Northland Regional Council is encouraging owners of erosion-prone properties from Te Hana north to orders this winter's poplar and willow poles early.

With limited pole numbers, and an increasing uptake across Northland, Cr Rick Stolwerk said the coming season's supply was already being allocated rapidly. Priority would be given to land owners where the council had identified a high risk of erosion.

The supply of planting material also depended on having a NRC Farm Water Quality Improvement Plan or NRC planting plan.

To keep up with demand, the council was continuing to expand its nursery operation at Mata, south of Whangarei.


"Last year we added a further 2.8ha to the 6.3ha nursery, with plans in our upcoming long-term plan to increase output significantly to match demand," Cr Stolwerk said.

Hill country farmers whose erosion-prone properties drained to the Kaipara Harbour were again eligible for a share of more than 3500 fully-subsidised poplar poles in a joint NRC-Ministry for Primary Industries initiative, but subsidised poles were also available to others who were keen to control erosion and protect water quality.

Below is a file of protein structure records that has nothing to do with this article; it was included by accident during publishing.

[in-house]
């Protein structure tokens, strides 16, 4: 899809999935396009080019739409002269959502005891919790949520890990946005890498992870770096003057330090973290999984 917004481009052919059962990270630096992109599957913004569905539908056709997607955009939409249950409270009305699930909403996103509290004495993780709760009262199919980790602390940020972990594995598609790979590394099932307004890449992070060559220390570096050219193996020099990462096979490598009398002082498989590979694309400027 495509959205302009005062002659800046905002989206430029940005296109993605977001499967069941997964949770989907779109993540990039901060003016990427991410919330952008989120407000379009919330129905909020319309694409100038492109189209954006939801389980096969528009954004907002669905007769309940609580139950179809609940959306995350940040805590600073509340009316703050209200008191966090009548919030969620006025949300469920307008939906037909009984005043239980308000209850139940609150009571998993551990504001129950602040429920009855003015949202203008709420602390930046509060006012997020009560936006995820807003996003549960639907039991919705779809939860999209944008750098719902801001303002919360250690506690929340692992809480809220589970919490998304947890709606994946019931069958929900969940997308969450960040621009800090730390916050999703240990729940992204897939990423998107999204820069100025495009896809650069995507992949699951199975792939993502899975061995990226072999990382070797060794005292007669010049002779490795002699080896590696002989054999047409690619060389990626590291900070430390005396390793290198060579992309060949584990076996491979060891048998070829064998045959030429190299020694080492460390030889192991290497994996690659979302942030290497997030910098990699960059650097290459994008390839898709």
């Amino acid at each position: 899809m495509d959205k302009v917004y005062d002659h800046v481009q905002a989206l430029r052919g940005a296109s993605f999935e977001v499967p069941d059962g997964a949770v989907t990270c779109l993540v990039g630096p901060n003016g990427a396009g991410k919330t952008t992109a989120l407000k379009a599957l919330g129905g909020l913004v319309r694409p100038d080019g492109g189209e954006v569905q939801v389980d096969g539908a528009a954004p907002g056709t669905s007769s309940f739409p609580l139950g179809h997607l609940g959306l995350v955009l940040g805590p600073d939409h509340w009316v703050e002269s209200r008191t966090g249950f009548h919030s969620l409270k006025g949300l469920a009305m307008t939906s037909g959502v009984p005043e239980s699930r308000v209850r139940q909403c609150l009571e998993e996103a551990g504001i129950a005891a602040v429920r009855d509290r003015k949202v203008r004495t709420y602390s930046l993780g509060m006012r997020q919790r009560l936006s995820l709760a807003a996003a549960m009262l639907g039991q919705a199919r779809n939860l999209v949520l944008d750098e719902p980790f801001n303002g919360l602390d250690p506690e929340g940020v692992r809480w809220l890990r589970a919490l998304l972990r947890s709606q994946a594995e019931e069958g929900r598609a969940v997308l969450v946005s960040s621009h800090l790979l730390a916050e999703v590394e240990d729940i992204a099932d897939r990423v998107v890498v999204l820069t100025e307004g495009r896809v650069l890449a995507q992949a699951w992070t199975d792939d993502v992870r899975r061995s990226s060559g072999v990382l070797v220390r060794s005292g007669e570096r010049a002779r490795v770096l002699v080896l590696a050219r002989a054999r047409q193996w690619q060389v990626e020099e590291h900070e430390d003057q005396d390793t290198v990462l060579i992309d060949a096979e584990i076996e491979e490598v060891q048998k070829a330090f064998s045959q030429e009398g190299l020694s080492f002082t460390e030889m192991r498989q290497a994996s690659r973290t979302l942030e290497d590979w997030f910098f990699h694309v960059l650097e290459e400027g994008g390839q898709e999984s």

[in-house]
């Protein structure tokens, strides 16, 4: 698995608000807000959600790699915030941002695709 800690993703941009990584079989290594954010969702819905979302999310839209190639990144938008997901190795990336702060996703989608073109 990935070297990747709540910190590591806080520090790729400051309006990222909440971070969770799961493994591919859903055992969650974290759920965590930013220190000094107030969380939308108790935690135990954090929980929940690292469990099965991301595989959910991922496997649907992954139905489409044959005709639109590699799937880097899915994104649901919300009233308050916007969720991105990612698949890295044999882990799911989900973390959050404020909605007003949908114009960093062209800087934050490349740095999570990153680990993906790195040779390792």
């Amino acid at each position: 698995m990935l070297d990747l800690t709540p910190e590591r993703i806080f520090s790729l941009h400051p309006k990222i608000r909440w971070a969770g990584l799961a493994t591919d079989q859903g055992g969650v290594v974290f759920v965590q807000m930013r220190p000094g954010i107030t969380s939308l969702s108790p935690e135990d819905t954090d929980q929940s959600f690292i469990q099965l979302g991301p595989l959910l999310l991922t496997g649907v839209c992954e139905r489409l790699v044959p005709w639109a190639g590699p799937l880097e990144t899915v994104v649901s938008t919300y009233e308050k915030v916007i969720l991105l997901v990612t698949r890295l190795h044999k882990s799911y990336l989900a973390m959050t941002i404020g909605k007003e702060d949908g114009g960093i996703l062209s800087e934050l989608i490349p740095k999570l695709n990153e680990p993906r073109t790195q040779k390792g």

Contact should be made with council land management staff as soon as possible (on 0800 002-004) to arrange a consultation and site visit, to ensure trees would be planted appropriately, in the correct place and proper spacing. Land owners would be responsible for their future maintenance.

The council sold the 3m poles (usually retailing for up to $12 each) for $6 (ex-GST) plus a small delivery fee, delivered to the farm gate, provided land owners have a farm water quality improvement or planting plan.

A number of sizes were now available, down to 1m, to cater for a range of situations.
Cr Stolwerk said the fast-growing poplars and willows had broad, binding root systems, and had been used widely for many years to prevent and control erosion, in as little as three years after planting, and reduce waterway sediment pollution.

Orders would be taken until May 4, or until stocks ran out. The best time to plant the trees was typically from June to mid-August.

¦More information was available at